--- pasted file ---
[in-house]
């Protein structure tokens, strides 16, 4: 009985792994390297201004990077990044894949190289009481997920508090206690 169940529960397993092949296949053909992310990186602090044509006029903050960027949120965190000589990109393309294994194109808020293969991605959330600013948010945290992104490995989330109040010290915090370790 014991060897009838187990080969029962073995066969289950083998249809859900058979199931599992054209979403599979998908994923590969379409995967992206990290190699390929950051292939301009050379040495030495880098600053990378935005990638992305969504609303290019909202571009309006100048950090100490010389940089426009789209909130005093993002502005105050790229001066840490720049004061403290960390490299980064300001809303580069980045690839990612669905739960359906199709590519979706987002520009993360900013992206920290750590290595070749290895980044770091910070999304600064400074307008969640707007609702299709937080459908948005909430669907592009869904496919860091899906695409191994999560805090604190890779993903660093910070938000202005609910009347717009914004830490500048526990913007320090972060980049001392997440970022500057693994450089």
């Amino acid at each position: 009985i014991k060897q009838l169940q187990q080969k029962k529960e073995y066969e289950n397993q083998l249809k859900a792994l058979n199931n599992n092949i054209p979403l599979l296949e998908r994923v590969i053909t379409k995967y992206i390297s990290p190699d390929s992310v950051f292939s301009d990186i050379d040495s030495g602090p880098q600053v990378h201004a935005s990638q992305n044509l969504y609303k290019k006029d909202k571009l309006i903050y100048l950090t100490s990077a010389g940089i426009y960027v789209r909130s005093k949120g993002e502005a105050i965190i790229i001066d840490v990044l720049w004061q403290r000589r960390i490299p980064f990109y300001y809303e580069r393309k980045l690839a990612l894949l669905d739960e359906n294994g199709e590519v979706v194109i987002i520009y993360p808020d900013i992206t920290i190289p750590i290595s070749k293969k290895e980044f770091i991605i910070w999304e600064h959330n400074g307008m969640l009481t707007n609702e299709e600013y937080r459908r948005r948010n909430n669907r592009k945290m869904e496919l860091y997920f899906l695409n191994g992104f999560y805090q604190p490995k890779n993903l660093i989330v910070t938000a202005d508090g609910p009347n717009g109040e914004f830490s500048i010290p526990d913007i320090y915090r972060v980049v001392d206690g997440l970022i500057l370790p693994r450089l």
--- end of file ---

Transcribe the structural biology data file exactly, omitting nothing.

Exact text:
[in-house]
């Protein structure tokens, strides 16, 4: 009985792994390297201004990077990044894949190289009481997920508090206690 169940529960397993092949296949053909992310990186602090044509006029903050960027949120965190000589990109393309294994194109808020293969991605959330600013948010945290992104490995989330109040010290915090370790 014991060897009838187990080969029962073995066969289950083998249809859900058979199931599992054209979403599979998908994923590969379409995967992206990290190699390929950051292939301009050379040495030495880098600053990378935005990638992305969504609303290019909202571009309006100048950090100490010389940089426009789209909130005093993002502005105050790229001066840490720049004061403290960390490299980064300001809303580069980045690839990612669905739960359906199709590519979706987002520009993360900013992206920290750590290595070749290895980044770091910070999304600064400074307008969640707007609702299709937080459908948005909430669907592009869904496919860091899906695409191994999560805090604190890779993903660093910070938000202005609910009347717009914004830490500048526990913007320090972060980049001392997440970022500057693994450089």
């Amino acid at each position: 009985i014991k060897q009838l169940q187990q080969k029962k529960e073995y066969e289950n397993q083998l249809k859900a792994l058979n199931n599992n092949i054209p979403l599979l296949e998908r994923v590969i053909t379409k995967y992206i390297s990290p190699d390929s992310v950051f292939s301009d990186i050379d040495s030495g602090p880098q600053v990378h201004a935005s990638q992305n044509l969504y609303k290019k006029d909202k571009l309006i903050y100048l950090t100490s990077a010389g940089i426009y960027v789209r909130s005093k949120g993002e502005a105050i965190i790229i001066d840490v990044l720049w004061q403290r000589r960390i490299p980064f990109y300001y809303e580069r393309k980045l690839a990612l894949l669905d739960e359906n294994g199709e590519v979706v194109i987002i520009y993360p808020d900013i992206t920290i190289p750590i290595s070749k293969k290895e980044f770091i991605i910070w999304e600064h959330n400074g307008m969640l009481t707007n609702e299709e600013y937080r459908r948005r948010n909430n669907r592009k945290m869904e496919l860091y997920f899906l695409n191994g992104f999560y805090q604190p490995k890779n993903l660093i989330v910070t938000a202005d508090g609910p009347n717009g109040e914004f830490s500048i010290p526990d913007i320090y915090r972060v980049v001392d206690g997440l970022i500057l370790p693994r450089l």